I was an avid fan of Channel 4’s ‘One Born Every Minute’ before I had Elsa. I watched pretty much every episode whilst I was pregnant & cried with every baby born on my TV screen. It was like doing research to prepare myself for what was going to happen, but now I realise how fake it can be.
Sure, they show you the horrors of when things don’t quite go to plan & you have to be whisked in for an emergency c-section or assisted delivery (forceps/episiotomy/ventouse); BUT do they show the stitches that the majority of woman have, the problems that can occur if your placenta doesn’t come away properly….does the placenta even exist as i’ve never seen it even mentioned on the program? For me it felt like I was having a whole other baby. Does it show haemorrhaging (WARNING: DO NOT SCROLL DOWN IF SQUEAMISH! PHOTO OF OUR EN-SUITE BATHROOM AFTER ELSA’S BIRTH) or post-partum infections? Absolutely not & these are unfortunately all too common.
The majority of ladies on OBEM give birth lying down on the bed (something i’ve heard from a lot of people & for me personally would have been very uncomfortable compared to letting gravity help you!). I’ve found you are either a screamer or not too…personally I couldn’t have made any more noise if I tried (those poor poor people in that antenatal unit whilst I was in the toilet eeek!!) as Joe likened it to somebody being stabbed multiple times & apparently I reached deafening/supersonic level BUT that’s what was natural TO ME. Labour is extremely personal & individual so i’d say just do what feels right to you as you totally won’t care at the time.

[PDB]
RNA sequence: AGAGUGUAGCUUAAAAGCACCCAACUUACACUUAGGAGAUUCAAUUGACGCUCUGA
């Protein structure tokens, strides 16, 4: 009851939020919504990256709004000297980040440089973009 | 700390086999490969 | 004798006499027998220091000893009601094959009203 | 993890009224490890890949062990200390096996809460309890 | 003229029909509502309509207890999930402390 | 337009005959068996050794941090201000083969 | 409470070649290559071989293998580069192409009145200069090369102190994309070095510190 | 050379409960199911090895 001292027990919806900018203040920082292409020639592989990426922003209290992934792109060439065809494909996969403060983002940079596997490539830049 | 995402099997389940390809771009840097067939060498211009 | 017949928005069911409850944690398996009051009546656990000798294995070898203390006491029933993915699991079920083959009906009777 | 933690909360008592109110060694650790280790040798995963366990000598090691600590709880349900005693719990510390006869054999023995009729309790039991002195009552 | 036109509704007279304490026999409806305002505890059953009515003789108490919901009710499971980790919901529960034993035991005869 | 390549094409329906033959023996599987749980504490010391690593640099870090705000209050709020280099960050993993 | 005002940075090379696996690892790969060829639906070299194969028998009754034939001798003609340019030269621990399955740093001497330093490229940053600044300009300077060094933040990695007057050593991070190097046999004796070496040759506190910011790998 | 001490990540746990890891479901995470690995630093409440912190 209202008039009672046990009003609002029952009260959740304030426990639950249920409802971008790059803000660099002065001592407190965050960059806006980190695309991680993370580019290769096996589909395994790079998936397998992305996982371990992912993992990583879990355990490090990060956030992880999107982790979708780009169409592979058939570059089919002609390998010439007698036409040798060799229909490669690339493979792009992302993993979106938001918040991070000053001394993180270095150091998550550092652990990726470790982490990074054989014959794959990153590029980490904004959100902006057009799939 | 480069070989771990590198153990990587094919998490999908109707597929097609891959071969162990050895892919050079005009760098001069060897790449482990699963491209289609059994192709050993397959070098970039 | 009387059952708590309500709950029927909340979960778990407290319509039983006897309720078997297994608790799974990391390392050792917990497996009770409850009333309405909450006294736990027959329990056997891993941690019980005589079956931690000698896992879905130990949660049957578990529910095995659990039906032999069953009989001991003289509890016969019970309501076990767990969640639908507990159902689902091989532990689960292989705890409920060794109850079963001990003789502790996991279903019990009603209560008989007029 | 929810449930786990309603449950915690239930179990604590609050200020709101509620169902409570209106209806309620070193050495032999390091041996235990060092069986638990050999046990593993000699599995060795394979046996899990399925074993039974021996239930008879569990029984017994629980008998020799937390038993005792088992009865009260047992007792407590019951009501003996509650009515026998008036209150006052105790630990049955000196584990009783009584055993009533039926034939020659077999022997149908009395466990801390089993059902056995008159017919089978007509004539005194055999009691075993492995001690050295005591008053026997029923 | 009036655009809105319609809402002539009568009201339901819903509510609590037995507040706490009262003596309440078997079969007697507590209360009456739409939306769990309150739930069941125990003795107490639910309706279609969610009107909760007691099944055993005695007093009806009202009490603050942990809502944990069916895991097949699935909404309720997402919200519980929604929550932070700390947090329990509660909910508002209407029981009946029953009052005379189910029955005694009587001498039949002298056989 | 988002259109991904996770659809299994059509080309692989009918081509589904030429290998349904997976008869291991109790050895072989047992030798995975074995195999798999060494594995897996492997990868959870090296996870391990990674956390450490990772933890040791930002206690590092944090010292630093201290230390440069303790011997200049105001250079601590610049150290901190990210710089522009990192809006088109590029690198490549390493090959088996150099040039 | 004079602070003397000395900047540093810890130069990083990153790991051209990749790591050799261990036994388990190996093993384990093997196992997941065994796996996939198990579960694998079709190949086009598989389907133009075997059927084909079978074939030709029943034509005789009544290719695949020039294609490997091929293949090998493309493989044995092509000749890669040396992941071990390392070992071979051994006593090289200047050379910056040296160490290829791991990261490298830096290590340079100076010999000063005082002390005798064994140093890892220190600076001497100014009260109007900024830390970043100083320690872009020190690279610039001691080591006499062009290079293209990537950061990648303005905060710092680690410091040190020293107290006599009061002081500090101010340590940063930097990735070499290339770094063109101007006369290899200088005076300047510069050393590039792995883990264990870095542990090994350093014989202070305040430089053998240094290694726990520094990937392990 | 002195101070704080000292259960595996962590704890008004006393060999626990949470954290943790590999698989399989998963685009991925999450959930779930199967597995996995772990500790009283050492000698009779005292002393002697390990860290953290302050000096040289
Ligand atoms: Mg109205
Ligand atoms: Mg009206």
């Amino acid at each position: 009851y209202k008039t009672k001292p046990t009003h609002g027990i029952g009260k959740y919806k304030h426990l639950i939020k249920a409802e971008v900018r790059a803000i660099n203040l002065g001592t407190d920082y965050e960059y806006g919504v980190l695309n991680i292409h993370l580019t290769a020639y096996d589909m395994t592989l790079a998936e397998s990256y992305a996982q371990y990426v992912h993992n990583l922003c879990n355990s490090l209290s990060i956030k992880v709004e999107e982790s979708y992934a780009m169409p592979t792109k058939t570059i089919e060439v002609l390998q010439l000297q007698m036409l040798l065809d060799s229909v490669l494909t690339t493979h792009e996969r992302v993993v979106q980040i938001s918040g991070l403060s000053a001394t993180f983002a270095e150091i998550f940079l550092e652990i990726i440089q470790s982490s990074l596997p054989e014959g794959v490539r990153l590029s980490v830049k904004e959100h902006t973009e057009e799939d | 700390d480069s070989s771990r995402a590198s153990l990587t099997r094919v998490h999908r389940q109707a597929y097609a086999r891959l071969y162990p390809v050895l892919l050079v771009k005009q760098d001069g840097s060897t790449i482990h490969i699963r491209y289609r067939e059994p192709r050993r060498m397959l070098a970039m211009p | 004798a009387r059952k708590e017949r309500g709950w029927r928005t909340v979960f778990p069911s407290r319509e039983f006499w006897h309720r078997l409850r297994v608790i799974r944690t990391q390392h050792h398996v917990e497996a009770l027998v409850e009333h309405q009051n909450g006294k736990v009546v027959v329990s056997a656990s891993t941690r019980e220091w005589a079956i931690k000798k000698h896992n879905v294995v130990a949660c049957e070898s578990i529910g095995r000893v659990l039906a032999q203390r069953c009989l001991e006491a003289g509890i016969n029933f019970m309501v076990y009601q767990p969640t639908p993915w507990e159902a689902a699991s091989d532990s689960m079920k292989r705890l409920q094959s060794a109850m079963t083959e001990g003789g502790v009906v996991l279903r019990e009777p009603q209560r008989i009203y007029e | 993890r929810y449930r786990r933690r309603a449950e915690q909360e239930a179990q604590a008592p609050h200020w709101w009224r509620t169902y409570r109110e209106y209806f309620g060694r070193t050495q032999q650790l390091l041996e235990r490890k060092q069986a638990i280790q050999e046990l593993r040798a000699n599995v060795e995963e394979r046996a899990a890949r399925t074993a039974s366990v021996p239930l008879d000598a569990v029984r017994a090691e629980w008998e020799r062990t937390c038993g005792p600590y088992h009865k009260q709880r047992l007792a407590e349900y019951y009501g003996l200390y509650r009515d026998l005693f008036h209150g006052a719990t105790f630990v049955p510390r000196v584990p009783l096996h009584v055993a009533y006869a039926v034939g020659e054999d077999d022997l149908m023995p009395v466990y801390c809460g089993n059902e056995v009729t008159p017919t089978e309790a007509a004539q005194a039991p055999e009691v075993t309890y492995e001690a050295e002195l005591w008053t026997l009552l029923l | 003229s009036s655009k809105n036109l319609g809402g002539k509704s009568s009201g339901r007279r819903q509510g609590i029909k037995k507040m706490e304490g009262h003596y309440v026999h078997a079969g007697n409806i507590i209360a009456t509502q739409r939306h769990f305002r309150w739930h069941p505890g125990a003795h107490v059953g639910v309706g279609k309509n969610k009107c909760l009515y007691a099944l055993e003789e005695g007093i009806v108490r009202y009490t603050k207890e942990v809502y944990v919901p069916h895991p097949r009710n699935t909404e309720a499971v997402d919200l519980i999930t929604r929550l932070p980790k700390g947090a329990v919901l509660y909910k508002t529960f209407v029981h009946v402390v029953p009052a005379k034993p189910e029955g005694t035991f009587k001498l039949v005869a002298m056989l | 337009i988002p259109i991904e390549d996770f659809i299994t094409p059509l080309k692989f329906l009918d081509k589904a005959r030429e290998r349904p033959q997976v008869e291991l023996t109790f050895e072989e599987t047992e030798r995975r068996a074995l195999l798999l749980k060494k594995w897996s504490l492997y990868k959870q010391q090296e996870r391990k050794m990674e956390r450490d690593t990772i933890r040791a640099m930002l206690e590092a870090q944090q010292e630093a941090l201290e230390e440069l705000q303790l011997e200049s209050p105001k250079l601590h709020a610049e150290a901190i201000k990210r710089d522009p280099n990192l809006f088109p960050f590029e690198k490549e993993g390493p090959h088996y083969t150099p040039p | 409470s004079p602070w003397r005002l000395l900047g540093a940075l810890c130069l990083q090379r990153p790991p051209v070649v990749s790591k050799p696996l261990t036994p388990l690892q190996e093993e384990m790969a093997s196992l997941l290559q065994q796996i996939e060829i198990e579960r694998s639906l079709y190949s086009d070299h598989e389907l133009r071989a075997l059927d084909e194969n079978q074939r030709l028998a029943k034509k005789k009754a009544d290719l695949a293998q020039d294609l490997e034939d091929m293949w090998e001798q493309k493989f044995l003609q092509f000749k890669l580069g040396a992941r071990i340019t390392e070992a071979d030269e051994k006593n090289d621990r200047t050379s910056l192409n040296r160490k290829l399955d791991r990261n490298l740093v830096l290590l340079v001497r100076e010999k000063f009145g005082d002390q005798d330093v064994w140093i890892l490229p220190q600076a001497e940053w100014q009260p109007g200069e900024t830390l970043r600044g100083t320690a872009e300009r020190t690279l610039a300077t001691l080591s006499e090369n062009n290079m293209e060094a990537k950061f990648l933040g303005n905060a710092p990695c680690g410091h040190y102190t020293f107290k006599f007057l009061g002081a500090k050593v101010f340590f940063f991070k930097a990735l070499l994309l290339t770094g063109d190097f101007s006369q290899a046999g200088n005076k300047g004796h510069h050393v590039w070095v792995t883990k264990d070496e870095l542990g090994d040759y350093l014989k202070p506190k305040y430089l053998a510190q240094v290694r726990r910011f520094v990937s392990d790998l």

People also seem to hop, skip & jump out of the maternity ward – even the most straightforward birth will not have you doing that! Your body has been through a lot, so you can’t expect to ping back. I remember thinking that after Elsa was born, that i’d have her then that was it…off i’d skip to enjoy my beautiful little family. I didn’t know i’d have to deliver the placenta, or the stitches (I remember asking the paramedic in the ambulance if they’d hurt) or the weeks of having to sit on one bum cheek until it goes numb then move to the other side as sitting down is so uncomfortable. Also the peeing ahhhhh! My tips would be pour luke warm water over yourself as you pee. Also lots of shallow baths with tea tree oil for healing.